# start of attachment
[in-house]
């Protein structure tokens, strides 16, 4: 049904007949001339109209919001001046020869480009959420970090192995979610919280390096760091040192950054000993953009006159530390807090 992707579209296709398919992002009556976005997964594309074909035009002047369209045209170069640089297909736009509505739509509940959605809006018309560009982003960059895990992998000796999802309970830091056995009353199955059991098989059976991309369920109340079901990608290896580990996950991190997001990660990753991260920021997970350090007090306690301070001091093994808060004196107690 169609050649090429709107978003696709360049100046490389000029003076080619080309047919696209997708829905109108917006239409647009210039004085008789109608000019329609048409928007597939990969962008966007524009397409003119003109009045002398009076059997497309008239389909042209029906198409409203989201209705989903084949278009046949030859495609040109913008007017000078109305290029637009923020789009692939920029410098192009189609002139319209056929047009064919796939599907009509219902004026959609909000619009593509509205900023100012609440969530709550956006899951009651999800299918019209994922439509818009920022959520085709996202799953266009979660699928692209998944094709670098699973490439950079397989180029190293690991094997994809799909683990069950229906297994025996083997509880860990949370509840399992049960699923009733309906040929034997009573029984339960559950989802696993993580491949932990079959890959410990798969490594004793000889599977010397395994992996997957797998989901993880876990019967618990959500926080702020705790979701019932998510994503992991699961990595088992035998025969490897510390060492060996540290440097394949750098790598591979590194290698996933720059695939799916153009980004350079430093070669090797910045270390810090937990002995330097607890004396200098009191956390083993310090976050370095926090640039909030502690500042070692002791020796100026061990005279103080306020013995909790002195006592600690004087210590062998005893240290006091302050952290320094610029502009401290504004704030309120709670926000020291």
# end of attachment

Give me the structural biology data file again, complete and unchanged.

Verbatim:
[in-house]
């Protein structure tokens, strides 16, 4: 049904007949001339109209919001001046020869480009959420970090192995979610919280390096760091040192950054000993953009006159530390807090 992707579209296709398919992002009556976005997964594309074909035009002047369209045209170069640089297909736009509505739509509940959605809006018309560009982003960059895990992998000796999802309970830091056995009353199955059991098989059976991309369920109340079901990608290896580990996950991190997001990660990753991260920021997970350090007090306690301070001091093994808060004196107690 169609050649090429709107978003696709360049100046490389000029003076080619080309047919696209997708829905109108917006239409647009210039004085008789109608000019329609048409928007597939990969962008966007524009397409003119003109009045002398009076059997497309008239389909042209029906198409409203989201209705989903084949278009046949030859495609040109913008007017000078109305290029637009923020789009692939920029410098192009189609002139319209056929047009064919796939599907009509219902004026959609909000619009593509509205900023100012609440969530709550956006899951009651999800299918019209994922439509818009920022959520085709996202799953266009979660699928692209998944094709670098699973490439950079397989180029190293690991094997994809799909683990069950229906297994025996083997509880860990949370509840399992049960699923009733309906040929034997009573029984339960559950989802696993993580491949932990079959890959410990798969490594004793000889599977010397395994992996997957797998989901993880876990019967618990959500926080702020705790979701019932998510994503992991699961990595088992035998025969490897510390060492060996540290440097394949750098790598591979590194290698996933720059695939799916153009980004350079430093070669090797910045270390810090937990002995330097607890004396200098009191956390083993310090976050370095926090640039909030502690500042070692002791020796100026061990005279103080306020013995909790002195006592600690004087210590062998005893240290006091302050952290320094610029502009401290504004704030309120709670926000020291």